Covid-19 provides an opportunity to compare contemporary challenges to public health federalism. Two different pandemic mitigation goals illustrate the complex interworking of federal systems combatting the same viral threat. Germany and the U.S. provide examples of mitigation measures passing through two systems that share some similar authorities, channels, mechanisms, organs, and boundaries, but maintain unique operations. While other Covid-19 interventions involve many other aspects of federal interplay, these measures illustrate that without facilitators such as coordination, mechanisms of expedition, and overarching guidance, the fragmented edges of shared governance can puncture efforts to secure health. Pandemic response in federal systems requires concerted action; reliance on individual fragments and isolated decision-making will not suffice. Federal structure features many mechanisms that aid pandemic response. While coordination, expedition, and federal guidance may all facilitate the implementation of mitigation measures, one of the greatest facilitators, crucial to preparedness, is actors’ understanding of the locus and limits of authority. When each instrument understands the function and extent of its role in the orchestra that is pandemic response, the result is more symphonic than cacophonic.


B.A. Garner (ed.), ‘Federalism’, in: Black’s Law Dictionary, 11th Edition (Toronto, ON: Thomson West, 2019); J.G. Hodge Jr., ‘The Role of New Federalism and Public Health Law’, Journal of Law and Health 12(2) (1998) 309–357.


R.L. Haffajee and M.M. Mello, ‘Thinking Globally, Acting Locally – the U.S. Response to Covid-19’, New England Journal of Medicine 382(22) (2020) e75, 10.1056/NEJMp2006740.


S.H. Gordon, N. Huberfeld and D.K. Jones, ‘What Federalism Means for the Us Response to Coronavirus Disease 2019’, Journal of the American Medical Association Health Forum 1(5) (2020) e200510, 10.1001/jamahealthforum.2020.0510.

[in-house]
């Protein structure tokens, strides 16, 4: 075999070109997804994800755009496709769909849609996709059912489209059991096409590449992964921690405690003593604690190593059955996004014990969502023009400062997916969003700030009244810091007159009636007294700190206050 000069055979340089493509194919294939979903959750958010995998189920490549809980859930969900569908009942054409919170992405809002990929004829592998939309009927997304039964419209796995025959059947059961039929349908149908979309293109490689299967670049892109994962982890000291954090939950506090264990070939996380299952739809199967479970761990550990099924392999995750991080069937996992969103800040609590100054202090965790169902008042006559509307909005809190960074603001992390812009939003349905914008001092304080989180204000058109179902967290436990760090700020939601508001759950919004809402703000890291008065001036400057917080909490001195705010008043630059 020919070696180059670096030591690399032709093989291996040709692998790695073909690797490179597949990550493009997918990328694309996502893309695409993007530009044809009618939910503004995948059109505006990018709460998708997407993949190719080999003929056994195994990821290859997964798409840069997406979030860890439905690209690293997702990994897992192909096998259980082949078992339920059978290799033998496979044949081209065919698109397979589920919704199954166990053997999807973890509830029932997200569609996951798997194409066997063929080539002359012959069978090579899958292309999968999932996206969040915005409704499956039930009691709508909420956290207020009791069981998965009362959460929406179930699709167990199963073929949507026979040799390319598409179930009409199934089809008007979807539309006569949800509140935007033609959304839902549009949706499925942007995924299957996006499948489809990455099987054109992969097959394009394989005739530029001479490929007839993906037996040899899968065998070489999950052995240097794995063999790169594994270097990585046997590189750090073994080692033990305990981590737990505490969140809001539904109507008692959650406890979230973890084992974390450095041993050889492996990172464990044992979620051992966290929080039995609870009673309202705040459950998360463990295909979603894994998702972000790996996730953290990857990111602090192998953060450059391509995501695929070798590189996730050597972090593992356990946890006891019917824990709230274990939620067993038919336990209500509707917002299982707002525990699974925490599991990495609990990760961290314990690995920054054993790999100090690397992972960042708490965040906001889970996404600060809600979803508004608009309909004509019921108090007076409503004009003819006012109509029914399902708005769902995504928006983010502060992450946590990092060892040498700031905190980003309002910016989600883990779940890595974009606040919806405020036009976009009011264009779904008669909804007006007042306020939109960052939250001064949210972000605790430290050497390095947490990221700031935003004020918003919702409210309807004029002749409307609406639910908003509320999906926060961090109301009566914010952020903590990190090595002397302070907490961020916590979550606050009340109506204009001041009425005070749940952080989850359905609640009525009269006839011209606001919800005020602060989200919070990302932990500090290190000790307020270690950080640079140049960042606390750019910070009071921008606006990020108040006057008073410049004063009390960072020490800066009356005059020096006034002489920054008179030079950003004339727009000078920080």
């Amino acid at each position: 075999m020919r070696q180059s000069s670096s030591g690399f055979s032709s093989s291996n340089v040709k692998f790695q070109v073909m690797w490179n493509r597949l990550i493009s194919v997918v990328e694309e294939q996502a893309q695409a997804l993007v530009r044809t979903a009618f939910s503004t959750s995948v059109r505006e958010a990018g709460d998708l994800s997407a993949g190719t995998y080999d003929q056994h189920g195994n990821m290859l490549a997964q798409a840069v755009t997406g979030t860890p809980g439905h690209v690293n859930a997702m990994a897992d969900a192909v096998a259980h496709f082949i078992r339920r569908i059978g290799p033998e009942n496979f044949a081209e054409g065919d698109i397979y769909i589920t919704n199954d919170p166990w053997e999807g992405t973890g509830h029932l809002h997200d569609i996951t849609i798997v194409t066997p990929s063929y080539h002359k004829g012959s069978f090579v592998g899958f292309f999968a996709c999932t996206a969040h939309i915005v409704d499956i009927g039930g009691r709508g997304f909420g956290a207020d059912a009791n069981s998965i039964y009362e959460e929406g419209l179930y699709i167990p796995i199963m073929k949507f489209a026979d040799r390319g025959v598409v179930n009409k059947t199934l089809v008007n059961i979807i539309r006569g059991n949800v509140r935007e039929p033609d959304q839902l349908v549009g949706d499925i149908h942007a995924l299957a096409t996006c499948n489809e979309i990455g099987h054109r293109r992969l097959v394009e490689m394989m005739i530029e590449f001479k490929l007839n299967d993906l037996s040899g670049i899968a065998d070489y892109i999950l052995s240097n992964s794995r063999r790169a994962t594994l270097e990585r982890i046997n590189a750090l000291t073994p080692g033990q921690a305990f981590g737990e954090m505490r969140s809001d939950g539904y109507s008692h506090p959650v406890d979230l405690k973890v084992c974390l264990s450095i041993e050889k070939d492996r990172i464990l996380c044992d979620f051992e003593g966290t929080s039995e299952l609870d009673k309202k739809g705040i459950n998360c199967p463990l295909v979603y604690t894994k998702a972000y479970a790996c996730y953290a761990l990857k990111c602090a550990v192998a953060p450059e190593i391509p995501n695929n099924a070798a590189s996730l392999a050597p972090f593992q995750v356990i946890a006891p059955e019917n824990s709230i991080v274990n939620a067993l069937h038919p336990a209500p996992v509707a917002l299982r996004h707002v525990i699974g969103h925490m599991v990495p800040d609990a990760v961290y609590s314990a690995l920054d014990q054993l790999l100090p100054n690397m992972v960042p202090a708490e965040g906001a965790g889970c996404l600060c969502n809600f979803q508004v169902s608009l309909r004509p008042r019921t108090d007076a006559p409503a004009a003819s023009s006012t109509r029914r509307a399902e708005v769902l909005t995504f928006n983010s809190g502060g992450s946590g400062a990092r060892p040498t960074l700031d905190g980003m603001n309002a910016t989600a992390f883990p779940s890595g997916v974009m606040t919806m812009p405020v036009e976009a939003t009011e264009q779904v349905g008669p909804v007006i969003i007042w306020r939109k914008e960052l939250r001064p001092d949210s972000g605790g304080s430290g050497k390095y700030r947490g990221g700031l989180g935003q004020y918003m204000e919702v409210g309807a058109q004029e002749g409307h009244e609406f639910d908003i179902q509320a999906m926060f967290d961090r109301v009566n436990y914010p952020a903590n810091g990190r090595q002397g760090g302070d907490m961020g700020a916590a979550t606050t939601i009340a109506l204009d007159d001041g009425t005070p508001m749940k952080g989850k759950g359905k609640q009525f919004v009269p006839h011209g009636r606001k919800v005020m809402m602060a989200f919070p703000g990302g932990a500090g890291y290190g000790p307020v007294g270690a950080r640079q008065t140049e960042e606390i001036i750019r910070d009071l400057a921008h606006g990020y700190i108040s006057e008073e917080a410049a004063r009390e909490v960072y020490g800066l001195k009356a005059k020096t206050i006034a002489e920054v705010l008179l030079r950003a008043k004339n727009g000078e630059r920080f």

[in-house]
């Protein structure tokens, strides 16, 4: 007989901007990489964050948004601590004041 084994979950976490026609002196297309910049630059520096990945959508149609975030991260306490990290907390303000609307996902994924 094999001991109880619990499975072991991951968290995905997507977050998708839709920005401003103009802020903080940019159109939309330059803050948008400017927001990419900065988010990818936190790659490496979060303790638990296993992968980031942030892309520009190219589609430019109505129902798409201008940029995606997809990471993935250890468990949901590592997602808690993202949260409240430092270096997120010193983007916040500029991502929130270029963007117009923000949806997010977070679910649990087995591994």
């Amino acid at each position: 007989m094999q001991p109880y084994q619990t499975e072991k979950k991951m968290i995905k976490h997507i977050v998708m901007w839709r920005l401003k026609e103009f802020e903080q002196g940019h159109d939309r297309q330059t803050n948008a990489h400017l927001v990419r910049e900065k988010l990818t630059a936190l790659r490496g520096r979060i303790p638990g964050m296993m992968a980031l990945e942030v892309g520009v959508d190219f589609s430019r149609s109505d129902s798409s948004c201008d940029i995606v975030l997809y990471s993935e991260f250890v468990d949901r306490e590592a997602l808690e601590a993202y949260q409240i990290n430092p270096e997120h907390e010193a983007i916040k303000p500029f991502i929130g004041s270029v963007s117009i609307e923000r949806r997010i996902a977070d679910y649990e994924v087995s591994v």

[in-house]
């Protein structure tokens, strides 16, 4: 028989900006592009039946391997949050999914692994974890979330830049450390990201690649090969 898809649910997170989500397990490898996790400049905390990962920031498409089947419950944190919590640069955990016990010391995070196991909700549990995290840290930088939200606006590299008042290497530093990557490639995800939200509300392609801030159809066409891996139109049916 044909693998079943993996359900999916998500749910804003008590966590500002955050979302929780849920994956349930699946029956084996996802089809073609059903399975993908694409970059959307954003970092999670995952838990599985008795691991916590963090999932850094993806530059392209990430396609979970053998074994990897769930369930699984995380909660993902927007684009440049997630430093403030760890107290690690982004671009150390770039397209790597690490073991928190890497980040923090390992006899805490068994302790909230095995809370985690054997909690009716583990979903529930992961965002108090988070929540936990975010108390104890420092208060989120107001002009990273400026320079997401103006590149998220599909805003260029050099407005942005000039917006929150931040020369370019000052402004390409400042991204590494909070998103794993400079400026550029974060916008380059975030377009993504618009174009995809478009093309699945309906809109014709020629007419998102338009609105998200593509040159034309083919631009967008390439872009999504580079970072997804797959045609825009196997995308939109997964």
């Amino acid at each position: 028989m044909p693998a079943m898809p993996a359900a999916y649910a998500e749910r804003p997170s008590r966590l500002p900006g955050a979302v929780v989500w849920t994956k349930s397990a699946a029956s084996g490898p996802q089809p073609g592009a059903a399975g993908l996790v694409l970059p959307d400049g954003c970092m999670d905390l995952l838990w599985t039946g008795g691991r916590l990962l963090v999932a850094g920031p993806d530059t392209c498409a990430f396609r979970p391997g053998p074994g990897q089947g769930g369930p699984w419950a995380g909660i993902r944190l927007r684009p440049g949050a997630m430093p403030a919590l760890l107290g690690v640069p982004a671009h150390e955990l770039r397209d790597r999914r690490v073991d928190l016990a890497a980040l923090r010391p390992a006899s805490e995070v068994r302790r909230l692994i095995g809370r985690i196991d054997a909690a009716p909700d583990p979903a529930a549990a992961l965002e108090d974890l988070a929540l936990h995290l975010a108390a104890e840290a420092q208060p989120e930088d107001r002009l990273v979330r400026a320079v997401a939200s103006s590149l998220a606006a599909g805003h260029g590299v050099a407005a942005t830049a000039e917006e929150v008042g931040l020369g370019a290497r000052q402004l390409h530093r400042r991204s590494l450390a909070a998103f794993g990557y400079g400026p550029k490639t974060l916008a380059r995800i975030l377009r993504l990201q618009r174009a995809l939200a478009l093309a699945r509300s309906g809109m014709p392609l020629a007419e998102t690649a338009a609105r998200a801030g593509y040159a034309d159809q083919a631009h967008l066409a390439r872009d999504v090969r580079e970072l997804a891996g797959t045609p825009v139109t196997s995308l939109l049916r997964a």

World Health Organization (WHO), 2021, Covid-19 Strategic Preparedness and Response Plan: 1 February 2021 to 31 January 2022, available online at; Centers for Disease Control & Prevention (CDC), 2021 ‘Science Brief: Community Use of Cloth Masks to Control the Spread of Sars-Cov-2’, Centers for Disease Control & Prevention (7 May 2021), available online at (accessed 22 October 2021); L.O. Gostin, G. Cohen and J.P. Koplan, ‘Universal Masking in the United States: The Role of Mandates, Health Education, and the Cdc’, Journal of the American Medical Association 324(9) (2020) 837–838, 10.1001/jama.2020.15271; J.T. Brooks and J.C. Butler, ‘Effectiveness of Mask Wearing to Control Community Spread of Sars-Cov-2’, Journal of the American Medical Association 325(10) (2021) 998–999, 10.1001/jama.2021.1505; J. Abaluck, L.H. Kwong, A. Styczynski, A. Haque, M.A. Kabir, E. Bates-Jeffries. E. Crawford, J. Benjamin-Chung, S. Benhachmi, S. Raihan, S. Rahman, N. Zaman, P.J. Winch, M.M. Hossain, H.M. Reza, S.P. Luby, A.M. Mobarak, A. All Jaber, S.G. Momen, F.L. Bani, A. Rahman and T.S. Huq, ‘The Impact of Community Masking on Covid-19: A Cluster Randomized Trial in Bangladesh’, EliScholar (2021), available online at